Joe Sample, the Houston native whose masterful keyboard playing made him a leading figure in the jazz fusion movement of the '60s and '70s and a top session musician in jazz, R&B and pop for several decades, passed away September 12, according to his Facebook page. His family announced his death with the following message:

[Wife] Yolanda and his son Nicklas would like to thank all of you, his fans and friends, for your prayers and support during this trying time. Please know that Joe was aware and very appreciative of all of your prayers, comments, letters/cards and well wishes.

Sample was a graduate of Wheatley High School, where he and some classmates founded a group they called the Jazz Crusaders in the mid-'50s. They moved to Southern California in the early '60s and became one of the most popular and respected groups in jazz thanks to albums like Freedom Sound and Looking Ahead. In the '70s, as their sound incorporated more and more elements of funk and R&B, the group changed its name to the Crusaders. Sample also took plenty of jobs on the side, appearing on classic pop-rock albums such as Joni Mitchell's Court & Spark, Marvin Gaye's Let's Get It On and Canned Heat's Up the Country. It was not easy work, he told the Houston Press in 2013:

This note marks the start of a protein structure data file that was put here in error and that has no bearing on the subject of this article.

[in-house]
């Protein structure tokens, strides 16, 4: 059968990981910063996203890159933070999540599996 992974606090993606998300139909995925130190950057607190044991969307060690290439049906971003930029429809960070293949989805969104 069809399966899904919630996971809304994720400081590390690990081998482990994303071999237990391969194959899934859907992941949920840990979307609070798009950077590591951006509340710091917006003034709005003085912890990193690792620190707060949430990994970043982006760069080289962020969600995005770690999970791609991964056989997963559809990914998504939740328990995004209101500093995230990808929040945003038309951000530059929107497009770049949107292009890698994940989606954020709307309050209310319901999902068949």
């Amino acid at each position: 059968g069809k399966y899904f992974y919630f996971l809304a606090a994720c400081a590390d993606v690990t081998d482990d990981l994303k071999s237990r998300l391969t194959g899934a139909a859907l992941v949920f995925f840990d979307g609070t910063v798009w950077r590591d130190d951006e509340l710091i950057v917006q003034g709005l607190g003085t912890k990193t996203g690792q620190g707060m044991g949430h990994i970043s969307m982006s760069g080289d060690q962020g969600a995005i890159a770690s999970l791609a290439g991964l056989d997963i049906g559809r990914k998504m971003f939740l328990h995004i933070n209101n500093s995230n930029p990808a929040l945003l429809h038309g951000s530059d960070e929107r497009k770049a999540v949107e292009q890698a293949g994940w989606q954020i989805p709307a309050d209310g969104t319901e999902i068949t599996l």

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The 10 Most Quintessential Old Jazz Songs

Library of Congress/Wikipedia
Louis Armstrong was once so popular he had a brand of cigar named after him.